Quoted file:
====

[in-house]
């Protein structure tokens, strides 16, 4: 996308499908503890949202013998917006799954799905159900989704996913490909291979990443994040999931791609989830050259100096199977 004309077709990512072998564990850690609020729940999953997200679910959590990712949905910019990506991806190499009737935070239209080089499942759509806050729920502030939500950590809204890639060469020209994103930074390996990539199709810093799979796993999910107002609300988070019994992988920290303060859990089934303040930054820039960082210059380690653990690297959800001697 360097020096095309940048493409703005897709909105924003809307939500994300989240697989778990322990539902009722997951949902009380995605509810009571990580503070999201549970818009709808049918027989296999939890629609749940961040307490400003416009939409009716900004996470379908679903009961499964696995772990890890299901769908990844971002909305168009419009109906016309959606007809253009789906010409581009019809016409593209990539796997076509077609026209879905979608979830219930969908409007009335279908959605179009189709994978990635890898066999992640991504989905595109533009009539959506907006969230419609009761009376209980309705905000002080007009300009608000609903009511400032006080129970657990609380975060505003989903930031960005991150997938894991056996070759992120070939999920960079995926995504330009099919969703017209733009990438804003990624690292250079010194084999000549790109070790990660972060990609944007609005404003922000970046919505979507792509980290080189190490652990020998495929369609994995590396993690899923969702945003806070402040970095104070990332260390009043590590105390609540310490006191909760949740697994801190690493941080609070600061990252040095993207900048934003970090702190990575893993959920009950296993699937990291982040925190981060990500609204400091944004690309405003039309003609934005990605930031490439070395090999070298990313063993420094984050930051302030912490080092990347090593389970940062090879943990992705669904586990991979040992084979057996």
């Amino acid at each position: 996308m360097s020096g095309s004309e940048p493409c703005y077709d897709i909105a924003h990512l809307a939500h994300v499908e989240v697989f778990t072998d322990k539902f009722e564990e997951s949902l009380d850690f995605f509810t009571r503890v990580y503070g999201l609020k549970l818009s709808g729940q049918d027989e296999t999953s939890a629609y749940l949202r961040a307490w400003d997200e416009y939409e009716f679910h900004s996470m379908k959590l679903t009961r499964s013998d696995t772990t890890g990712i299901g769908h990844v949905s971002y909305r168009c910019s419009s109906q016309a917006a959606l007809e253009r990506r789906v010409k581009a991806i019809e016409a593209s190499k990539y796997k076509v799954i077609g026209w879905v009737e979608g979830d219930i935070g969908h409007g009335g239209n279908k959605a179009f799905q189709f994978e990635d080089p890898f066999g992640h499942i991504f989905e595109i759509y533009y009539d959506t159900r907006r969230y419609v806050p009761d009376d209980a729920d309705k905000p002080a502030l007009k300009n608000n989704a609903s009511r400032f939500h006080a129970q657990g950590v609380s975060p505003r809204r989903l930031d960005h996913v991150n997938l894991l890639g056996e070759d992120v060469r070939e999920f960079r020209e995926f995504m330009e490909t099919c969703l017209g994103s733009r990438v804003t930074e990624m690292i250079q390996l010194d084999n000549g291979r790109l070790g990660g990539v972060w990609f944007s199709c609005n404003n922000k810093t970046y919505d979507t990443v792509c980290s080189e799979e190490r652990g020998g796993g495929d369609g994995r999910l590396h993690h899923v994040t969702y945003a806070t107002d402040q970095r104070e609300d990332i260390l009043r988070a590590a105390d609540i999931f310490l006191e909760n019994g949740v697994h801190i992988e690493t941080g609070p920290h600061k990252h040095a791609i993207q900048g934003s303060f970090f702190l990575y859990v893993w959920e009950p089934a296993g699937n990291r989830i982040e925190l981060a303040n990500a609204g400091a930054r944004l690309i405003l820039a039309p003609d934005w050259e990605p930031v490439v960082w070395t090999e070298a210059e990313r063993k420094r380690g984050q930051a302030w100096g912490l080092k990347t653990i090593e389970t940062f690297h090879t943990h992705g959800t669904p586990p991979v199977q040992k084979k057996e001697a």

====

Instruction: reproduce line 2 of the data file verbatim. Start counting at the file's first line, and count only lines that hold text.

């Protein structure tokens, strides 16, 4: 996308499908503890949202013998917006799954799905159900989704996913490909291979990443994040999931791609989830050259100096199977 004309077709990512072998564990850690609020729940999953997200679910959590990712949905910019990506991806190499009737935070239209080089499942759509806050729920502030939500950590809204890639060469020209994103930074390996990539199709810093799979796993999910107002609300988070019994992988920290303060859990089934303040930054820039960082210059380690653990690297959800001697 360097020096095309940048493409703005897709909105924003809307939500994300989240697989778990322990539902009722997951949902009380995605509810009571990580503070999201549970818009709808049918027989296999939890629609749940961040307490400003416009939409009716900004996470379908679903009961499964696995772990890890299901769908990844971002909305168009419009109906016309959606007809253009789906010409581009019809016409593209990539796997076509077609026209879905979608979830219930969908409007009335279908959605179009189709994978990635890898066999992640991504989905595109533009009539959506907006969230419609009761009376209980309705905000002080007009300009608000609903009511400032006080129970657990609380975060505003989903930031960005991150997938894991056996070759992120070939999920960079995926995504330009099919969703017209733009990438804003990624690292250079010194084999000549790109070790990660972060990609944007609005404003922000970046919505979507792509980290080189190490652990020998495929369609994995590396993690899923969702945003806070402040970095104070990332260390009043590590105390609540310490006191909760949740697994801190690493941080609070600061990252040095993207900048934003970090702190990575893993959920009950296993699937990291982040925190981060990500609204400091944004690309405003039309003609934005990605930031490439070395090999070298990313063993420094984050930051302030912490080092990347090593389970940062090879943990992705669904586990991979040992084979057996």